Protect Your Possessions During a Disaster

Physician's Money DigestOctober 2005
Volume 12
Issue 14

As Hurricane Katrina causeddeath and destruction whenit ripped through the GulfCoast, it served as yet another grimreminder that there are few safehavens in America. Each year, tragicevents take lives and indiscriminatelyrob victims of irreplaceable familytreasures. Although insurance companiesand state and federal agenciesstand ready to help survivors rebuildtheir homes and replace certain materialpossessions, sadly, these institutionscan't replace one-of-a-kind keepsakes.Many of those who are fortunate tosurvive a natural disaster but lose theirhomes and personal possessions oftenface the reality of tragedy absent of thepersonal belongings that bring comfortand rekindle spirits.

Several years ago, when a wildfiresuddenly threatened our home insouthern California, we were forced toevacuate with no time to gather andtake with us a lifetime's accumulationof treasures. Although thankful thatwe had escaped safely, I agonized overhow we would get through losing ourhome if we also lost the stuff the insurancecompany could never replace.

Some of the treasured keepsakes Iknew I'd miss most were an endearingfive-page letter my mother had writtento me before she passed away; mymom's recipes; a poem with imprintsof my infant daughter's hands and feetwritten by my wife; my grandson's firstwork of art; a stack of letters my dadsent to my mom from overseas duringWWII; hundreds of one-of-a-kind photos;and important papers and files.

Fortunately, our home was spared.However, realizing that we might notbe so fortunate in the event of anothernatural disaster, fire, robbery, oract of terrorism, we put into action aplan that would help disaster-proofmany of our valuables.

The following are a few useful tipsthat can help protect irreplaceablebelongings, important papers, andalso preserve a family's wealth of personalwisdom and know-how:

•Purchase a small fireproof andwatertight safe, several portable cardboardor plastic file boxes, a three-ringbinder, a set of tab dividers, andsome three-hole paper.

•Open a safe deposit box at yourlocal bank. Be sure the box is largeenough to accommodate your valuablesand can be accessed by you oranother trusted person. Maintain acurrent inventory of the contents.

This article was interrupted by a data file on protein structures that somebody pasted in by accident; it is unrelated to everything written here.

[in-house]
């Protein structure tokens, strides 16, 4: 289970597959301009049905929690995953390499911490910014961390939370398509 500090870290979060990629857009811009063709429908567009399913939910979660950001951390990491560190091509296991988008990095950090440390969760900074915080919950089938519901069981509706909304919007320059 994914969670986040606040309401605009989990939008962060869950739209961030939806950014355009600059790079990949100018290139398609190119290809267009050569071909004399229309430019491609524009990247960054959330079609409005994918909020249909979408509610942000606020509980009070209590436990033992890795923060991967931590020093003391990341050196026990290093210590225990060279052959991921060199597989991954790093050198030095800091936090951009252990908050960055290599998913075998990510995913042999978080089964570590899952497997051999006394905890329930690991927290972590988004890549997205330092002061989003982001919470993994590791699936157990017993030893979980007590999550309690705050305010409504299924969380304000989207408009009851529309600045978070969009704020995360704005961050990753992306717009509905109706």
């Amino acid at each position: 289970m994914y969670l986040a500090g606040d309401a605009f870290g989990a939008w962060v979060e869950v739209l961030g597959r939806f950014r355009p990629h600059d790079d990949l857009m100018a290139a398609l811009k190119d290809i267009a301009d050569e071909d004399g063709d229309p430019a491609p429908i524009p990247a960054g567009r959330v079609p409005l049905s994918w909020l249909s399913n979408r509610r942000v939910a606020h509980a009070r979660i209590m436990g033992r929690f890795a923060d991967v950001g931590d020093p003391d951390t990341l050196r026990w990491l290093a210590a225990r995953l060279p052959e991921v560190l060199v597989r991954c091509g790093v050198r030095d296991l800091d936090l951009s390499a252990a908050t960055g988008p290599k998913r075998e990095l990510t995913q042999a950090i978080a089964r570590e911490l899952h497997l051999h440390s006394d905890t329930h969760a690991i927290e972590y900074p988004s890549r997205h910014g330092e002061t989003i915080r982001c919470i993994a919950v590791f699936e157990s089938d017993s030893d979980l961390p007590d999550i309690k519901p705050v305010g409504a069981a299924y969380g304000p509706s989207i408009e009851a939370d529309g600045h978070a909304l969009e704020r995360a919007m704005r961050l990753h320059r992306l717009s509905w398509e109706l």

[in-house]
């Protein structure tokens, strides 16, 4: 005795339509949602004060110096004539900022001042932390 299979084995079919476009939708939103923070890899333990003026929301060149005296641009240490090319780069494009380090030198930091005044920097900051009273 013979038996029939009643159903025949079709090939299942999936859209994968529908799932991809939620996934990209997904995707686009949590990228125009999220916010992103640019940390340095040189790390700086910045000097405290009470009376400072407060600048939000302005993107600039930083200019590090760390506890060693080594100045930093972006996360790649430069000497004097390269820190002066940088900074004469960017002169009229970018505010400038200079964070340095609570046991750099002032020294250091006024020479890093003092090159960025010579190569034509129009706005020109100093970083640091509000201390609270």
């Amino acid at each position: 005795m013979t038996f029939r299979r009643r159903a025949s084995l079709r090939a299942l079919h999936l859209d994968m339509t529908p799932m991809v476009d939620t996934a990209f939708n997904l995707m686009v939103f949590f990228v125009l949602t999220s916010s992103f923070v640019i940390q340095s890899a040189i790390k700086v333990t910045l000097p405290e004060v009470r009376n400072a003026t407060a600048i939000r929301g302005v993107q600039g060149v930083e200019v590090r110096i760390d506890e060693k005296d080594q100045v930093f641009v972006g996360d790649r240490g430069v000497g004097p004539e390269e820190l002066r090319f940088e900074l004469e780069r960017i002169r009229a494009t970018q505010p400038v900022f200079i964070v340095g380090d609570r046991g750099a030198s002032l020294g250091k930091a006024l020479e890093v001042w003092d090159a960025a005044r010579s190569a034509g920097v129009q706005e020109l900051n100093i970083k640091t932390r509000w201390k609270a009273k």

•Obtain copies of photographs,documents, important papers, wills,trusts, health care directives, powers ofattorney, passports, birth and marriagecertificates, military discharge papers,naturalization papers, loan documents,appraisals, certificates of authenticity,deeds, credit cards (front and back),insurance policies, warrantys' formation,letters, kids' artwork, etc. Thismay take a little time, but it's worth theeffort. Store documents and informationcontaining confidential and sensitivedata, spare keys, irreplaceableitems, valuable jewelry, coin and stampcollections, etc, in your safe depositbox or home safe. Store originals orcopies of photos, negatives, and otherpaperwork at another location, such asyour office or a friend's home.

•Maintain a current list of passwords,access codes, PINs, the combinationto your home safe (or the locationof the spare key), and other confidentialdata. Store this and other confidentialinformation at a secure butreadily accessible location.

•Items that cannot be photocopiedor must be kept at your home shouldbe stored in portable file boxes. Markthe tops and sides of the portable fileboxes "take" and store the boxeswhere they can be taken with you inthe event you are forced to evacuate.Keep an empty file box ready for thecontents of your home safe. If you areplanning to go away, consider storingthese items with someone who canremove and protect them should a disasteroccur while you are gone.

•During an evacuation, time mightnot allow for the removal of photographson display, diplomas, plaques,etc. In order to preserve the memory ofthese items, consider taking regular ordigital photos. Store the photos, negatives,or CD in your safe deposit boxor off-premises location.

•Computer data should be backedup frequently and stored with youroriginal program off the premises.

•Create a written or video inventoryof all of your possessions. Don'tforget to include items stored in yourgarage, basement, and attic. Whereapplicable, include serial numbers,dates of purchase, and purchase price.Since this information could be veryuseful in settling an insurance claim,be sure to keep it current. Store yourmost current copy of your inventoryin your safe deposit box.

•The three-ring binder is intendedfor you to create a central source ofpersonal information that can helpprovide direction and hope following adisaster or other family emergency. Itshould include instructions for whomto call first, what to do first, and whereto find things; personal family information;a family medical history thatincludes doctor contact information,current medications, allergies, etc; acurrent telephone and e-mail directorythat lists family members, friends, andtrusted advisors; a current inventory ofyour financial assets, including allaccount numbers; estate informationthat includes details about final wishesand arrangements; and a list of servicecontracts and warranties.

Martin Kuritz is a retired estate and financial

planner who has helped families economically

and emotionally prepare for the

inevitable for more than 30 years. He wrote

The Beneficiary Book: A Family Information

Organizer (Active Insights; 1992), an information publication

with fill-in-the-answer worksheets that offers a convenient

place to record, organize, and centralize final testimonies.

For more information, call 800-222-9125 or visit

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